What is exactly NAFLD? It is known that at a global level, between 5-40% from the population worldwide can suffer from this condition characterized by the excessive accumulation of fat in the liver (thence the term fatty liver) that is not associated with the exaggerated consumption of alcohol (or any, given that this condition is every time more frequent amongst children).
What causes NAFLD? Very easy, our increasingly sedentary lifestyle and a diet more and more based in an excess of fat, and above all (and it is here that lies the principal cause!) in an excessive consumption of sugars, that as we know, are present in practically everything we take into our mouths. From a situation initially benign, other much more complicated conditions can emerge, including hepatic cirrhosis and the development of insulin resistance and diabetes. It is not easy to think that after many years of abusing of sweets and fats, and with a very sedentary lifestyle, our liver can become similar to that of the tedious uncle that drinks too much at family gatherings. It is not easy to think about this, but it is a situation that is every time more frequent.
What can be done to reverse this process? There are not any drugs that can be truly efficient in reverting NAFLD yet, but there are two strategies that can work: a balanced diet and exercise…Yes, we are back to where we started. Physical exercise has here another very important therapeutic effect. And physical exercise is not only running to catch the bus in the morning. It is much more than that and involves dedication and motivation, oftentimes on a daily basis. However, no matter the effort involved in its practice, exercise is a necessary part of our lives; exercise practice virtually benefits every organ and system in our body and is a huge contributor to our well-being. The chronicles that the reader will find in the pages of this newspaper will focus on this very topic, and particularly on how exercise is important for the biological processes and diseases that are studied by the biomedical researchers at CNC and FOIE GRAS. I hope you like them and above all, that these chronicles contribute for a positive change in our lives.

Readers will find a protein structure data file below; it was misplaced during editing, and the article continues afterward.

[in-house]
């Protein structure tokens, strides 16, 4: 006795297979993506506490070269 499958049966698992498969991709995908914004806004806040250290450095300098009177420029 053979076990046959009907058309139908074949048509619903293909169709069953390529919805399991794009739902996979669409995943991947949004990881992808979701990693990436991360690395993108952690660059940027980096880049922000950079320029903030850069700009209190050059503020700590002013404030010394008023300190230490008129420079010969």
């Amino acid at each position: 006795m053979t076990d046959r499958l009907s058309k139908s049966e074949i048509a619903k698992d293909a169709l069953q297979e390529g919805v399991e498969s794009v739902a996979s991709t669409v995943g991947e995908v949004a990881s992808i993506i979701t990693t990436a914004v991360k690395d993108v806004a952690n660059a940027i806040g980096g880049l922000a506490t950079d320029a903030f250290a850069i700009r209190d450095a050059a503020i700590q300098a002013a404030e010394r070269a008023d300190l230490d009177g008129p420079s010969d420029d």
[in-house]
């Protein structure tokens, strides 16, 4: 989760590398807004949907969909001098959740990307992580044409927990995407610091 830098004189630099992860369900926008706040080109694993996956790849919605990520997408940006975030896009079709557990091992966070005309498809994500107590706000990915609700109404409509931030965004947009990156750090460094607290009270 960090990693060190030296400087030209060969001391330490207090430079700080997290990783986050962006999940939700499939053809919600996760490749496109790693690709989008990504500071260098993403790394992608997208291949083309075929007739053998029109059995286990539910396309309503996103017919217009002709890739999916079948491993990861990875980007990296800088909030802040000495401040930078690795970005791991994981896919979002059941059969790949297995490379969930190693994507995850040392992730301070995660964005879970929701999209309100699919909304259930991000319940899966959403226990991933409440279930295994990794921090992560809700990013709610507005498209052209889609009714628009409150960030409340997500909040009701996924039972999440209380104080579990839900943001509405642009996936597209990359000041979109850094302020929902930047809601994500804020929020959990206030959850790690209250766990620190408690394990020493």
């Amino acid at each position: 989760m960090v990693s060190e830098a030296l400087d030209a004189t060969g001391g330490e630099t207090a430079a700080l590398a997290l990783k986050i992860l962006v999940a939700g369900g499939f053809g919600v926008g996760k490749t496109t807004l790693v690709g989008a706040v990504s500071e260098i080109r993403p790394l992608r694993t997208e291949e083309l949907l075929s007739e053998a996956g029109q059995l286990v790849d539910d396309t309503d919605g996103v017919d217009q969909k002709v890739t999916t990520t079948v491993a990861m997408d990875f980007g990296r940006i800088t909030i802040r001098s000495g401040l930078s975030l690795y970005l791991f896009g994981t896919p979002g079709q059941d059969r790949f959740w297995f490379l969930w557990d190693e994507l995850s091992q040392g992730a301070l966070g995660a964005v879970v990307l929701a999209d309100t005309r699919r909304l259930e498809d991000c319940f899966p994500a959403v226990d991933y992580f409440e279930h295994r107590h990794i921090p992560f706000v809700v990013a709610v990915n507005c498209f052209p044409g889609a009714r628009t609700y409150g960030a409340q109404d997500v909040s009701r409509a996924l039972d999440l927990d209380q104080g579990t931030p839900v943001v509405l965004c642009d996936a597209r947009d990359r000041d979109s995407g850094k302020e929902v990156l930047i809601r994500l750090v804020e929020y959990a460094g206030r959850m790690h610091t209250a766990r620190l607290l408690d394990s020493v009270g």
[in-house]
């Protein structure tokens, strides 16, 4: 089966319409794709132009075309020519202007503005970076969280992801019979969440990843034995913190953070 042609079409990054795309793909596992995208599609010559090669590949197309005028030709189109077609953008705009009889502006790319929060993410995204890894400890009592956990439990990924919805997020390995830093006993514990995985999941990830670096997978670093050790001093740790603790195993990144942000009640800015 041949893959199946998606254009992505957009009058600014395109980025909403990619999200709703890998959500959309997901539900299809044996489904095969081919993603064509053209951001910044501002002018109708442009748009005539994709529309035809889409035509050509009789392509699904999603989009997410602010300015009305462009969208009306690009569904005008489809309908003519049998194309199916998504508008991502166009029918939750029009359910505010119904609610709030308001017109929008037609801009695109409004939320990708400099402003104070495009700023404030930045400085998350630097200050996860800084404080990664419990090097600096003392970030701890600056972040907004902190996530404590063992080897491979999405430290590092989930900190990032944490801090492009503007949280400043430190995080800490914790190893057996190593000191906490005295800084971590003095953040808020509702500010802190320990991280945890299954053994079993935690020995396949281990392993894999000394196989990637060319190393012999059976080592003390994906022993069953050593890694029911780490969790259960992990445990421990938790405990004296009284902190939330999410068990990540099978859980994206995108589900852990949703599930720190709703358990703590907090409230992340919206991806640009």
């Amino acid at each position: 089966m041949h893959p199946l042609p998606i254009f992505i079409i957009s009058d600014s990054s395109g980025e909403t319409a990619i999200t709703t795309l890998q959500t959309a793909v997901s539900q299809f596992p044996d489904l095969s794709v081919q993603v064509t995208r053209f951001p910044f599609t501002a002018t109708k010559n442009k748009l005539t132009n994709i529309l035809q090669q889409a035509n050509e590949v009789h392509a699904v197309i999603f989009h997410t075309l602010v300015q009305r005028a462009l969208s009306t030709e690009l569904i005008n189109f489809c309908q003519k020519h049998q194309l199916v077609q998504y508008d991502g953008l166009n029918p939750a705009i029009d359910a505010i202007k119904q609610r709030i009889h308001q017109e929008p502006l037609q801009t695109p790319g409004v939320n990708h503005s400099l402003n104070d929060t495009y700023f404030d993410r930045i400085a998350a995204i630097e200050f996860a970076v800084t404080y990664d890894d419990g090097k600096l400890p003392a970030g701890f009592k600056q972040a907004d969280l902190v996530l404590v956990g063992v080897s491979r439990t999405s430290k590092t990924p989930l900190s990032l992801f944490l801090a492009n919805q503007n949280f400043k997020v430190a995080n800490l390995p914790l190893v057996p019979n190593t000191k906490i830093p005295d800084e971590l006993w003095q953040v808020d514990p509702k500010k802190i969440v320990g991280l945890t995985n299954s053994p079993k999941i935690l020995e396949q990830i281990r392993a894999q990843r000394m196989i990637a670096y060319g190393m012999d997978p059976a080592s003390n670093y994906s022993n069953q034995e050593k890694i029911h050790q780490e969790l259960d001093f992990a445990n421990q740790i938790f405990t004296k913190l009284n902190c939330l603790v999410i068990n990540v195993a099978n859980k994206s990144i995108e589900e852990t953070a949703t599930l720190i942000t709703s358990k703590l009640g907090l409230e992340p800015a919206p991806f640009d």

Author: Paulo Oliveira is Principal Investigator at the Center for Neuroscience and Cell Biology (CNC), University of Coimbra (UC), in Portugal, and Coordinator of the European Horizon 2020 project FOIE GRAS.
The project: This chronicle results from the collaboration between the Center for Neuroscience and Cell Biology (CNC) of the University of Coimbra, the European Training Network FOIE GRAS (http://www.projectfoiegras.eu), the Erasmus+ Program and the Academic Sports Federation University (FADU) in the scope of the European University Games Coimbra 2018.
Coordination: Anabela Marisa Azul, João Ramalho-Santos, Mireia Alemany i Pagès, Paulo Oliveira and Sara Varela Amaral
Illustration: Rui Tavares
This chronicle reflects only the authors’ views and the Commission is not responsible for any use that may be made of the information it contains.